Several forces are driving up costs per thousand (CPMs) on both linear and connected TV (CTV). On the linear side, audience levels have dropped at a faster rate than ad spending, so more dollars are chasing fewer viewers.
Nearly all (94%) of US linear ad impressions were served to just 55% of TV viewers in Q1 2022, according to Samba TV. Put another way, nearly half of viewers—who might be characterized as light viewers—saw only 6% of all linear ads that quarter.
According to a survey of more than 500 US ad industry professionals in H2 2021 by Cross Screen Media, 51% of buyers and 58% of sellers said they expected broadcast TV ad rates to increase in 2022 compared with 2021. Responses for CTV were much higher, with 79% of buyers and 78% of sellers expecting increases. For cable TV, 48% of buyers and 61% of sellers anticipated increases, far more than those who expected rates to stay the same or decrease.
Prior to this season’s upfronts, Erin Firneno, vice president of business intelligence operations at Advertiser Perceptions, said she didn’t envision a big change in the percentage of budgets that advertisers allocate to upfronts compared with scatter. However, she added, “We will most likely be seeing moderately higher prices in the scatter market this year.”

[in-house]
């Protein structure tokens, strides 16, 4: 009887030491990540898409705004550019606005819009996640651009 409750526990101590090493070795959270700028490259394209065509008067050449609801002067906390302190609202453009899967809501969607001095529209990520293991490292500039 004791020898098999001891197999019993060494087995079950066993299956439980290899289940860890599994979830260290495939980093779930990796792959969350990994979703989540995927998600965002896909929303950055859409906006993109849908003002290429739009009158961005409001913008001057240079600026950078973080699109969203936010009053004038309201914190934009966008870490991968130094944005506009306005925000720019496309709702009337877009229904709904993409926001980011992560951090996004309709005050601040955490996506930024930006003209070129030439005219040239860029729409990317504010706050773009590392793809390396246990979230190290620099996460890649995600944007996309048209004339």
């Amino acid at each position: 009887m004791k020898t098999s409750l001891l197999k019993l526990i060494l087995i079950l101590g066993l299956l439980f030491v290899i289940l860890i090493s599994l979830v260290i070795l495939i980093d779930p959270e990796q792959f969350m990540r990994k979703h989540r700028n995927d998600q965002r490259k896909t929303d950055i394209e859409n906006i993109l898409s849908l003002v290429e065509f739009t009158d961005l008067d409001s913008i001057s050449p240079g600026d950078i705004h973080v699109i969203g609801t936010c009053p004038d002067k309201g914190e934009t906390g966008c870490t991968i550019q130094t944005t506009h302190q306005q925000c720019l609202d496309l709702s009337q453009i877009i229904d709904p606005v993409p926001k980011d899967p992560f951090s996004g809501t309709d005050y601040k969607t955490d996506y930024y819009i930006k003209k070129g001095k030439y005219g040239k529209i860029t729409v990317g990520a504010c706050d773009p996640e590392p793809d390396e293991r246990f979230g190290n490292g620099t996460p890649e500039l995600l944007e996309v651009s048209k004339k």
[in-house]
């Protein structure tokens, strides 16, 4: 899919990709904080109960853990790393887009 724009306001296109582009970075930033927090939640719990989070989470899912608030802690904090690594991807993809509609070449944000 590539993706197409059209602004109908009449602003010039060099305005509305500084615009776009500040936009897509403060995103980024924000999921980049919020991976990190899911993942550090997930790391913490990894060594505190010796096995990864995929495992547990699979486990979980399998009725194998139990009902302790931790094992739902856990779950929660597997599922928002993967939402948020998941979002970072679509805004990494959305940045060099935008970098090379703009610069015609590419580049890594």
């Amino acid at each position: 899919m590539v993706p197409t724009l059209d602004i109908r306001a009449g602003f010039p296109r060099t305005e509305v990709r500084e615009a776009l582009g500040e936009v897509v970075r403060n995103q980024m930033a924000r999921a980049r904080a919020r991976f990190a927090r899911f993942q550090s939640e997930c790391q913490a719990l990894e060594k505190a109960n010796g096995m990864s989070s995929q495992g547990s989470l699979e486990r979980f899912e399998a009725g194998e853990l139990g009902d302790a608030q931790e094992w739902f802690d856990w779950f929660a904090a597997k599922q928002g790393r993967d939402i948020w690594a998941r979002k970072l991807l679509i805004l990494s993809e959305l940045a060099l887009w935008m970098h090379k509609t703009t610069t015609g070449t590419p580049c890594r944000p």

In December 2021, Zenith forecast that globally, the cost of advertising would rise by 11% for TV in 2022, compared with 4% for out-of-home, 3% for digital display, 2% for radio, and not at all for print.
A relative scarcity of CTV inventory, along with the richness of audience insights from the format, has resulted in higher CPMs than for linear. Standard Media Index (SMI) estimated that in Q3 2021, OTT CPMs were 28% above those of linear TV in the US.
These price increases in TV and CTV advertising are compounded by two key factors:
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